Since protests began last year over the appointment of francophone judges in British Cameroon, things have escalated very quickly. Anglophone Cameroon had to cope with no internet for many months early this year, a clear violation of the United Nations right to internet access. The internet was shut down in January 2017 on the orders of the government, to disrupt demonstrations calling for the independence of English Cameroon. After the internet shutdown, the Cameroonian government tried to dialogue with the Cameroon Anglophone Civil Society Consortium (CACSC), an organization of trade unions in anglophone Cameroon. Following an inability to resolve things, Paul Biya promptly banned the trade union group, calling them illegal while also arresting their leaders.

Another African spring?

After British Cameroon announced its independence from Cameroon this year, there’s been a refugee crisis as thousands of Anglophone Cameroonians have fled across the border into Nigeria due to a government crackdown on protesters. The protests have given rise to secessionist militants, some of who attacked security officials, killing about 6 of them. Fearing a counterattack from the government, about 7500 people in that part of Cameroon are currently in Nigeria. The United Nations refugee body UNHCR in Nigeria says it is preparing for up to 40,000 refugees.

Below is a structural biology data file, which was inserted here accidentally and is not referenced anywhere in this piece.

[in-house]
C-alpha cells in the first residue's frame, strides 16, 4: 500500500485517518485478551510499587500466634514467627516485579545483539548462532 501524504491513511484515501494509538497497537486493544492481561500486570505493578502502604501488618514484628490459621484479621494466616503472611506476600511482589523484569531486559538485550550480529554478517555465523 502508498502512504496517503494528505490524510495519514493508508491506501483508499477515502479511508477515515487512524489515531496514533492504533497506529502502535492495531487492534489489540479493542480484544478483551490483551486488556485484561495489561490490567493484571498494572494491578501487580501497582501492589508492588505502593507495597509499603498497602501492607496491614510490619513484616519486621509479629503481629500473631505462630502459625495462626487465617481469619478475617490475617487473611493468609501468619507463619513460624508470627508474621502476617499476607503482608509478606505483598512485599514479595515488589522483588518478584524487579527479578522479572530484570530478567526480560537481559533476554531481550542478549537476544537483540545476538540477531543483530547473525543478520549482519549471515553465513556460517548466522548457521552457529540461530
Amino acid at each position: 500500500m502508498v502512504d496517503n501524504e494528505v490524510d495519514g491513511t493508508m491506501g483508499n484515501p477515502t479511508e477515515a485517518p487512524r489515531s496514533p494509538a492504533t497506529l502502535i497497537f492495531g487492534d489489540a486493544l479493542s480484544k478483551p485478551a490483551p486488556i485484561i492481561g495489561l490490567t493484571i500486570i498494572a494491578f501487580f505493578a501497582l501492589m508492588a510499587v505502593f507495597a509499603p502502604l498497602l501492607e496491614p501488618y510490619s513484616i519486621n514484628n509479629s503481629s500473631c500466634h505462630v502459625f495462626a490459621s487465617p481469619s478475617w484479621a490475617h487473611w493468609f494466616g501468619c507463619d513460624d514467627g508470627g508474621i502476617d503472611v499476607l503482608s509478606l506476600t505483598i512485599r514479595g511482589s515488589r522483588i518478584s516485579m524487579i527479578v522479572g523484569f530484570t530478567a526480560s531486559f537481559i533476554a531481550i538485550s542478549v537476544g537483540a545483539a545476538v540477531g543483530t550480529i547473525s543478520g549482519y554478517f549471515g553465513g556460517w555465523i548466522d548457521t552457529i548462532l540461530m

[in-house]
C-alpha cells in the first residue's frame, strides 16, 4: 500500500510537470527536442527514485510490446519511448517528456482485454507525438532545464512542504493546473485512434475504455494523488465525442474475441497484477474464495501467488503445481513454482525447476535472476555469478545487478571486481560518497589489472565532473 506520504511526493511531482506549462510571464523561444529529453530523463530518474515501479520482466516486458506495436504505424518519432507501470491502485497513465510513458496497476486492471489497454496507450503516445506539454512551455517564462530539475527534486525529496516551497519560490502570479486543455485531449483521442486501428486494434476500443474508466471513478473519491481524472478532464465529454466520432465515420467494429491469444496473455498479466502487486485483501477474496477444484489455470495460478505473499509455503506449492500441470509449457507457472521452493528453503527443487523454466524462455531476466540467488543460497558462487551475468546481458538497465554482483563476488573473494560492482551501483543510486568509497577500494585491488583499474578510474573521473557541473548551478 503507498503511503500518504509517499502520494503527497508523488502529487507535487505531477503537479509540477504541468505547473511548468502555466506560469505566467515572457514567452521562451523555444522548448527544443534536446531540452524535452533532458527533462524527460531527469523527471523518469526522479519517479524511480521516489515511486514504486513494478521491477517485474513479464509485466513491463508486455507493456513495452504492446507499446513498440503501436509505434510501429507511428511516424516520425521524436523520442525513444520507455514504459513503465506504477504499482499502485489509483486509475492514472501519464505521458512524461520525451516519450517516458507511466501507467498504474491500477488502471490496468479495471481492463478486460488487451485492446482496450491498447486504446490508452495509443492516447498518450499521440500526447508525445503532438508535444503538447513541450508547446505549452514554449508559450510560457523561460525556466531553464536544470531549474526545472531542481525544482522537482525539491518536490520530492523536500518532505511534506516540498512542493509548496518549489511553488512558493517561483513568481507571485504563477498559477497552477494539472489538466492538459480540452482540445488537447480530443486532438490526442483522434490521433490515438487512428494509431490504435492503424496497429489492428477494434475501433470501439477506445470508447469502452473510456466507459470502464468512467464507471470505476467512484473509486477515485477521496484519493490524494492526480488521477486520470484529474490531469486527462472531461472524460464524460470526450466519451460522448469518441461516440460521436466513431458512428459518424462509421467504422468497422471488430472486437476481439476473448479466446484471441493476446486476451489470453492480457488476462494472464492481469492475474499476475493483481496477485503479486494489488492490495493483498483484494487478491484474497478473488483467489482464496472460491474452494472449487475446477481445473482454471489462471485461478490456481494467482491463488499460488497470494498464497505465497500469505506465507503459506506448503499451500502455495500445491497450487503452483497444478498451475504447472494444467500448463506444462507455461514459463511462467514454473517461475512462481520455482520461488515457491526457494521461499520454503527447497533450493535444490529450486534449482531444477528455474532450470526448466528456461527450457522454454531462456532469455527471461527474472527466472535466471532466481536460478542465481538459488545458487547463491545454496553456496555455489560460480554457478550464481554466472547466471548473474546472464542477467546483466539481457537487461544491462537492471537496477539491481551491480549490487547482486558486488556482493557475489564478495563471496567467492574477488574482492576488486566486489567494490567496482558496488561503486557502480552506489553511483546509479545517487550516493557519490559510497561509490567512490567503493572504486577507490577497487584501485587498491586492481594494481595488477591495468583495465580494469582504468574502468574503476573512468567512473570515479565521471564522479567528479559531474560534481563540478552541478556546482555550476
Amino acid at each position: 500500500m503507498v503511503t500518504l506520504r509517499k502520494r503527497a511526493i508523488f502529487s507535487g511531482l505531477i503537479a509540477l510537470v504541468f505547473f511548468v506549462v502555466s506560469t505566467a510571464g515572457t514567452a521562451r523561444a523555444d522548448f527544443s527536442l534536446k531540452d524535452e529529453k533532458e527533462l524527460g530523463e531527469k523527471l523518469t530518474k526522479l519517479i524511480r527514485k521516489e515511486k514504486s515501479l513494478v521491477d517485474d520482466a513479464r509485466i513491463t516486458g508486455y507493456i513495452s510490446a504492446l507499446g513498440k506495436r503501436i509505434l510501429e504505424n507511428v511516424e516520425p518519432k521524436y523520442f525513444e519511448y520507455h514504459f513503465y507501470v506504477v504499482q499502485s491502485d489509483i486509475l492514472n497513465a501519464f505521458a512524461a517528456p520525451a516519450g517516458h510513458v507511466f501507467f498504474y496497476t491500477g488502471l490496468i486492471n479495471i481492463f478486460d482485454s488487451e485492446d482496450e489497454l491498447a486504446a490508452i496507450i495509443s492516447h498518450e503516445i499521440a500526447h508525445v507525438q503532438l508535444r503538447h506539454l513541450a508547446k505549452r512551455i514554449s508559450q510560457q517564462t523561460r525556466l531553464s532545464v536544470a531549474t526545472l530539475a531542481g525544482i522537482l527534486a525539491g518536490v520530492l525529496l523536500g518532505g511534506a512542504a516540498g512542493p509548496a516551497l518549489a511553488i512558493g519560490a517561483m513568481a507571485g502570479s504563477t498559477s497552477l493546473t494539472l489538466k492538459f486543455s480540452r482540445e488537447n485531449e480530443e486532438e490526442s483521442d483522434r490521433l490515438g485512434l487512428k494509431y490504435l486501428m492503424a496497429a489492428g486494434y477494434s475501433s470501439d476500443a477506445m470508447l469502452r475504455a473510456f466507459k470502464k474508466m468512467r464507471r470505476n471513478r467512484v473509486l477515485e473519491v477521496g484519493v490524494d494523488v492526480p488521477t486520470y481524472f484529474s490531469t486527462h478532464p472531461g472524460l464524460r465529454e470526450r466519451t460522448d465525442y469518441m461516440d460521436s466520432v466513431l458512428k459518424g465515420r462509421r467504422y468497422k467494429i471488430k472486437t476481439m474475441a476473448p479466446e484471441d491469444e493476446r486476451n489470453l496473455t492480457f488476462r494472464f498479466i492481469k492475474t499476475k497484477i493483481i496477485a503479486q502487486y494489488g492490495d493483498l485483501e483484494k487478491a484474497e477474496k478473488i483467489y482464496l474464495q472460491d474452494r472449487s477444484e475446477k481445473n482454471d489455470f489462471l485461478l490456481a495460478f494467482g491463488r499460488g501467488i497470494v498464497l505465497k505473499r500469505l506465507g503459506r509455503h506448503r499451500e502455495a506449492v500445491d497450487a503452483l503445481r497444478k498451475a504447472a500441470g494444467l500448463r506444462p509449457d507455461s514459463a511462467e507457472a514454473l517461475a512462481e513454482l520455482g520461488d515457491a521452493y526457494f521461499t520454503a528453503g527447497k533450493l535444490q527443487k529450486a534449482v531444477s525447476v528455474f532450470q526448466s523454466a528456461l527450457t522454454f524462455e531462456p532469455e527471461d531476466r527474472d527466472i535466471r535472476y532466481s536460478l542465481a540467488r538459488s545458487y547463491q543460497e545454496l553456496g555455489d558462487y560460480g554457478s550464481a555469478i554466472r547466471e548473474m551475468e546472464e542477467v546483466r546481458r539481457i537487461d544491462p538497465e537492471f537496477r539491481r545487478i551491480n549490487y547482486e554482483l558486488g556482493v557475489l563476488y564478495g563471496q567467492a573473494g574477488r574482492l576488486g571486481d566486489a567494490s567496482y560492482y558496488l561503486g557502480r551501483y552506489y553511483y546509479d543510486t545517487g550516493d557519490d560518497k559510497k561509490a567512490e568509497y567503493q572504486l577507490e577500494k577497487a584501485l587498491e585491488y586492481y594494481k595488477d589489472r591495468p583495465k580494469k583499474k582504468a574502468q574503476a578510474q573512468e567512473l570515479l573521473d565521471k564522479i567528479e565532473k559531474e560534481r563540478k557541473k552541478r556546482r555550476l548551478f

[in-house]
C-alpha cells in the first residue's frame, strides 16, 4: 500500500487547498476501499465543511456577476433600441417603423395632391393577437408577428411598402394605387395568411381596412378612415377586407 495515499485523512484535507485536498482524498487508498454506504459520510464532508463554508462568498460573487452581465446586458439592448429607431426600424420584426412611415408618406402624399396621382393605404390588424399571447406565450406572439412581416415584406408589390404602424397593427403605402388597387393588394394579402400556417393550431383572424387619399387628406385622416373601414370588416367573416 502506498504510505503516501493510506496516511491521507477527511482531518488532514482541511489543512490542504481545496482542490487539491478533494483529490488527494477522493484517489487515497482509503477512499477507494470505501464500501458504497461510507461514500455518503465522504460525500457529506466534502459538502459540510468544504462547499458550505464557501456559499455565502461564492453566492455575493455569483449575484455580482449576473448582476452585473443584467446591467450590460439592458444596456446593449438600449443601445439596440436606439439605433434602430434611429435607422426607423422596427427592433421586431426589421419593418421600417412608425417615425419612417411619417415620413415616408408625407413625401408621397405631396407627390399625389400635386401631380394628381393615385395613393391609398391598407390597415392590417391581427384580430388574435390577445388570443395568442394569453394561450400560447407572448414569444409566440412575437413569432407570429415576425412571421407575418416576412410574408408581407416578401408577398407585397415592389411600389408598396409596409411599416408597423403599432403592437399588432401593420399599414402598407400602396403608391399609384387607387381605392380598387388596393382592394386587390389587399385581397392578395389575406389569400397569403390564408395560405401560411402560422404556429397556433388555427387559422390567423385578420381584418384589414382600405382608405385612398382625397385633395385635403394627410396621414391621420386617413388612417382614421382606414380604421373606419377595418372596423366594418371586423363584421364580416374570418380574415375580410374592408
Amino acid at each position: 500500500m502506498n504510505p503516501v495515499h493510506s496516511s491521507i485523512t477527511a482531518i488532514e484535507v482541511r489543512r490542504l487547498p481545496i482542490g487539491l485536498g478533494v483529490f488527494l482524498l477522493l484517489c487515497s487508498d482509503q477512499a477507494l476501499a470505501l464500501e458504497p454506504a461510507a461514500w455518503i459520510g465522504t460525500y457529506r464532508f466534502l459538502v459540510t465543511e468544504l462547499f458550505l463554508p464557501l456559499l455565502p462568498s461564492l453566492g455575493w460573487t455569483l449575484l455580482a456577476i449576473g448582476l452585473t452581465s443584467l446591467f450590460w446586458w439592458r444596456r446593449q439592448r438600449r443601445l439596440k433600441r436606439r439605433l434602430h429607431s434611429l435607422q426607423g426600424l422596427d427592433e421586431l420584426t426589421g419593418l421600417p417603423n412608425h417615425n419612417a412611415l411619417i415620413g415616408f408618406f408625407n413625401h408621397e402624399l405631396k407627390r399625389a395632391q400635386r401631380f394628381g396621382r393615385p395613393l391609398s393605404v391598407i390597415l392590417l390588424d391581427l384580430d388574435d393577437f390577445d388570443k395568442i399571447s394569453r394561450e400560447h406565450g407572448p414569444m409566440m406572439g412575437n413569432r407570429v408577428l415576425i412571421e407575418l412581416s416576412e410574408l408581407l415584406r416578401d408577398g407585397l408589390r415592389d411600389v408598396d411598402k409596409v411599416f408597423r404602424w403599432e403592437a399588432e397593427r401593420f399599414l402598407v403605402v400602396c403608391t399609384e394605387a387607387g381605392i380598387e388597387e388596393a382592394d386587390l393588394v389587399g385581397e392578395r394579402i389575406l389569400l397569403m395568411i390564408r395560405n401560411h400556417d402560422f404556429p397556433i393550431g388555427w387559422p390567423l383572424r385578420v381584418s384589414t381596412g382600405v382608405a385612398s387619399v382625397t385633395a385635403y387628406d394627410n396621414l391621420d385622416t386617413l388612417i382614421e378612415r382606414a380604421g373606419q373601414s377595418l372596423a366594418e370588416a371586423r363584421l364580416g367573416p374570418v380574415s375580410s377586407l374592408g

People who have spoken out against Biya’s rule of oppression and the systemized marginalization have been arrested and sentenced to prison on arbitrary charges. The decision taken by Patrice Nganang, one of the many intelligentsia in Cameroon, to wade into this crisis has seemingly made him an enemy to Paul Biya. And it is evident many more of Cameroon’s intellectuals will still speak, much to the dismay of Paul Biya who is looking to contest again in presidential elections next year; defeating intellectualism has been known to aid propaganda in dictatorships.

Rocking the boat of the somewhat ‘internalized’ fear that has been cemented into the minds of Cameroonians due to Biya’s authoritarian rule, will result in him being deposed with the same wind that’s been blowing African dictators in recent times. There are already calls for him not to seek re-election, Will the rest of Cameroon stand and defend the rights of Anglophone Cameroonians and their own rights too, or will they stand aside to watch Paul Biya trample on those rights, and effectively on theirs too? Like a refugee in Nigeria told Reuters, “Even … God himself will not allow things to go (on) like that.”

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24 comments

  1. Of course, Bi Mvondo is finished.